The recession rocked women’s confidence in their investment decisions, according to a survey released on Thursday by MassMutual.

Even though 2010 saw average retirement plan balances return to pre-recession levels, economic uncertainty and market volatility have taken a bite out investor confidence and sent investors running towards more conservative strategies. MassMutual’s online survey of 1,517 defined contribution/401(k) plan participants, which took place between November 15, 2010 and January 15, 2011, revealed that women in particular have less confidence in investment decisions and the stock market compared to men - and the gap is widening. Rather than seeing this as a negative though, this could be an opportunity for retirement plan advisors and providers to work to educate participants regarding their investments.

MassMutual's data shows that men believe the stock market will improve, not decline, in the next 12 months at a ratio twice that of women. Overall, only 37.3% of participants are confident in making their own investment decisions, down from 42.5% last year. Yet women are even less confident in their own investment decisions, with 25.9% saying they are confident compared to 44.1% of the men surveyed. At the same time last year, the percentages were 32.8% for women and 47.8% for men, MassMutual found. Meanwhile, 71.7% of men like learning about investments, compared to 54.4% of women. In addition, 53.1% of women prefer to spend as little time as possible on investment decisions, compared to 35.1% of men.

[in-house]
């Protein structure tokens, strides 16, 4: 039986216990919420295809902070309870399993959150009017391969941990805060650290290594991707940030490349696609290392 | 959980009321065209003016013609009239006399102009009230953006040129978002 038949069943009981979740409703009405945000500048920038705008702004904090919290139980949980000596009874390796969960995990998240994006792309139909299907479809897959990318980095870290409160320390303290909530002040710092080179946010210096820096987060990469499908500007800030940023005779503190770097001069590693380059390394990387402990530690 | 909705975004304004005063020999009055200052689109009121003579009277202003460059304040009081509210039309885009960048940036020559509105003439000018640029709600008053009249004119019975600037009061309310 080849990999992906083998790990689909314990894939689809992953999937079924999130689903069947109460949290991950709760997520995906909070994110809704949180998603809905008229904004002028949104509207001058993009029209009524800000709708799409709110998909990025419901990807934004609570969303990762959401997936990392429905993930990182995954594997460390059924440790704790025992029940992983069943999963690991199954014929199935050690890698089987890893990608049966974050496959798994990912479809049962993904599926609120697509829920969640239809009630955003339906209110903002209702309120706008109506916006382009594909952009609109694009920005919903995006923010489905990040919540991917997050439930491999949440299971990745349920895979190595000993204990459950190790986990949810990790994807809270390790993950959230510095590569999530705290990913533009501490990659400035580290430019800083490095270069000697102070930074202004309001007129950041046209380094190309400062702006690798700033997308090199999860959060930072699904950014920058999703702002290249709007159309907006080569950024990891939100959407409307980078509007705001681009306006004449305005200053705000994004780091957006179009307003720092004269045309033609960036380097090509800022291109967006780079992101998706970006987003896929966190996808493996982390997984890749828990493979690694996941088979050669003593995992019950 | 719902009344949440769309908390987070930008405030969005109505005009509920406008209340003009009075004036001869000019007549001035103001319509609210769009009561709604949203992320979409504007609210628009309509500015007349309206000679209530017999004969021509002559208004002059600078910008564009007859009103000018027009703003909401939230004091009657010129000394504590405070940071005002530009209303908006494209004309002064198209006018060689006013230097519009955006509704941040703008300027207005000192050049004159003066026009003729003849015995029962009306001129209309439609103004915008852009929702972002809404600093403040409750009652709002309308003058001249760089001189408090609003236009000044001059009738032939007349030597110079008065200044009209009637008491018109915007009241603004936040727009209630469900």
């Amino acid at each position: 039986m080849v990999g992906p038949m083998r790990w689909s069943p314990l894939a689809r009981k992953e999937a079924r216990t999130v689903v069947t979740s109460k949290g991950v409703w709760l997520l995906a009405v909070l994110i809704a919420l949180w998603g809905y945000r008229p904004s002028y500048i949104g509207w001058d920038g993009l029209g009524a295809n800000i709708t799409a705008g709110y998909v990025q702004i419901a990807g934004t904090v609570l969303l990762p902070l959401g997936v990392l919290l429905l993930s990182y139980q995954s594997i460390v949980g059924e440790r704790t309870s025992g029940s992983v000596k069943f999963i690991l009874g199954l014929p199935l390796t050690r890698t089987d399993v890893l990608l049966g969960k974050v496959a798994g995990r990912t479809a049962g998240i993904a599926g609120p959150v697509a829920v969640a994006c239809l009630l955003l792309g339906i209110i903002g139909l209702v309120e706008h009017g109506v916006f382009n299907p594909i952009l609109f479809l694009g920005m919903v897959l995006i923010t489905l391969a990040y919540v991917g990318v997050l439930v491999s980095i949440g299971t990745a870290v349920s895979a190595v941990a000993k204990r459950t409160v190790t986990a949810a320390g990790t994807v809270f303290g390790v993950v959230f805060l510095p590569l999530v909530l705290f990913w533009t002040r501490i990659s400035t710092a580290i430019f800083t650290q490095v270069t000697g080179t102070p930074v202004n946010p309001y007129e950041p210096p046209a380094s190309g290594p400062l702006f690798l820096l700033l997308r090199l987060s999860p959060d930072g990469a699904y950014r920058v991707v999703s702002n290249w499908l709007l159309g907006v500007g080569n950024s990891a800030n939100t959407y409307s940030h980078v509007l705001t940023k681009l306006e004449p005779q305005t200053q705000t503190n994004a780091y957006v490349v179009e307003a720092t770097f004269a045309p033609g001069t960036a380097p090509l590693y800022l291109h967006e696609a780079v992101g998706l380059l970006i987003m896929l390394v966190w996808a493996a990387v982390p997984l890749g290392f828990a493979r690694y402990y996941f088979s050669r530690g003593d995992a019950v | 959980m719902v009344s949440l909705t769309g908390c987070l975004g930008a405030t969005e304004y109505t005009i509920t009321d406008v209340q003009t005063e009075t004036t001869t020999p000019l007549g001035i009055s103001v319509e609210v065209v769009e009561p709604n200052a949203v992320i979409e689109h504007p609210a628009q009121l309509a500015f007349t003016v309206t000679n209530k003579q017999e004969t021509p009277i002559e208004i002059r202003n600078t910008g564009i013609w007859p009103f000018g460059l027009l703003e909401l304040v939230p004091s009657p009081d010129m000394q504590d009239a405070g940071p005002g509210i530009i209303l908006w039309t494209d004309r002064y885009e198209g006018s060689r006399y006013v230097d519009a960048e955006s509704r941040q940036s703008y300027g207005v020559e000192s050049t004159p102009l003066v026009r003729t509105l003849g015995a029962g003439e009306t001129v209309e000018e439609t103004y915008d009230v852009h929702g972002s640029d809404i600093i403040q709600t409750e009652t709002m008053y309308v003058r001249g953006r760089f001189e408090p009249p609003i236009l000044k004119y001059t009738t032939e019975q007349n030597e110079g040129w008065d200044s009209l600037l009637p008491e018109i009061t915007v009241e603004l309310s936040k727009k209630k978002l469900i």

The survey found that more retirement plan participants are worried about having enough savings to retire compared to last year. In the 2010 survey, the percentage of women concerned increased by 4.4 percentage points to 74.7%, while the percentage of men declined by 1.3 percentage points to 61.9%. Participants have also changed their investing behavior in the last 12 months, with 61.7% saying they became more conservative compared to 38.3% who became more aggressive.

Nearly 75% of participants agree they have more responsibility for achieving retirement income objectives than their employer. For those under 40, managing debt is a huge worry, while being able to retire is by far the greatest concern for people 40 years old or above.

“Being able to retire is the greatest overall concern among defined contribution plan participants by a large margin – almost two and a half times the concern about healthcare costs (15.2%), and much higher than job security (11.7%) and managing debt (14%),” says Elaine Sarsynski, executive vice president of MassMutual's Retirement Services Division and chairman and CEO of MassMutual International LLC, in a statement. “In addition, 57.1% of participants are likely to seek help from a financial planning advisor in the next 12 months, with many preferring the assistance of the retirement plan advisor representing the plan.”

“The good news is that more than half of all men and women in retirement plans administered by MassMutual plan to revisit or update their plan asset allocation in the next 12 months,” said E. Heather Smiley, chief marketing officer for MassMutual's Retirement Services Division. “We have been working diligently to help participants understand the critical role that asset allocation plays in achieving an adequate level of retirement income. There's a lot of work to be done and providers, sponsors and advisors need to work in concert to help every participant increase the likelihood of success.”

MassMutual's Retirement Services Division serves approximately 1.2 million participants.



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